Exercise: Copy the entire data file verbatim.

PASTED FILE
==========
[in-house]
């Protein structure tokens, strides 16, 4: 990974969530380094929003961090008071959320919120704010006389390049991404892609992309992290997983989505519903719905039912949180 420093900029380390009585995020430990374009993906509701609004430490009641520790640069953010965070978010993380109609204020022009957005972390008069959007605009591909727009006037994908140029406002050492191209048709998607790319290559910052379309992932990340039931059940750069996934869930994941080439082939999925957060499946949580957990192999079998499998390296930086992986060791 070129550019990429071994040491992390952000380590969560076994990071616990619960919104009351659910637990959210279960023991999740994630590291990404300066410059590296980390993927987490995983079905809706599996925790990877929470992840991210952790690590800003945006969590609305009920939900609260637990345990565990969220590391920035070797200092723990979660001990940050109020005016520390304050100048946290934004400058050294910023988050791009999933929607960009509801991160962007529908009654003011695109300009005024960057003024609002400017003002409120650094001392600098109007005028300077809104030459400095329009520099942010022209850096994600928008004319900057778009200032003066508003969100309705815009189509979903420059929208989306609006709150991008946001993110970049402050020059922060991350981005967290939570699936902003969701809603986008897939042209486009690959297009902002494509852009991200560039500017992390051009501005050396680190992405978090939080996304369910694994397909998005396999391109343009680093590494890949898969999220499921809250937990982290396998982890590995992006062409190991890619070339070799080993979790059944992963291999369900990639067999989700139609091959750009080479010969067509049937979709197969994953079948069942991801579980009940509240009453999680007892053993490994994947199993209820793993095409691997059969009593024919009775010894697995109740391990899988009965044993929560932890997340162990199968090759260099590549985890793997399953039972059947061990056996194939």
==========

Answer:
[in-house]
């Protein structure tokens, strides 16, 4: 990974969530380094929003961090008071959320919120704010006389390049991404892609992309992290997983989505519903719905039912949180 420093900029380390009585995020430990374009993906509701609004430490009641520790640069953010965070978010993380109609204020022009957005972390008069959007605009591909727009006037994908140029406002050492191209048709998607790319290559910052379309992932990340039931059940750069996934869930994941080439082939999925957060499946949580957990192999079998499998390296930086992986060791 070129550019990429071994040491992390952000380590969560076994990071616990619960919104009351659910637990959210279960023991999740994630590291990404300066410059590296980390993927987490995983079905809706599996925790990877929470992840991210952790690590800003945006969590609305009920939900609260637990345990565990969220590391920035070797200092723990979660001990940050109020005016520390304050100048946290934004400058050294910023988050791009999933929607960009509801991160962007529908009654003011695109300009005024960057003024609002400017003002409120650094001392600098109007005028300077809104030459400095329009520099942010022209850096994600928008004319900057778009200032003066508003969100309705815009189509979903420059929208989306609006709150991008946001993110970049402050020059922060991350981005967290939570699936902003969701809603986008897939042209486009690959297009902002494509852009991200560039500017992390051009501005050396680190992405978090939080996304369910694994397909998005396999391109343009680093590494890949898969999220499921809250937990982290396998982890590995992006062409190991890619070339070799080993979790059944992963291999369900990639067999989700139609091959750009080479010969067509049937979709197969994953079948069942991801579980009940509240009453999680007892053993490994994947199993209820793993095409691997059969009593024919009775010894697995109740391990899988009965044993929560932890997340162990199968090759260099590549985890793997399953039972059947061990056996194939």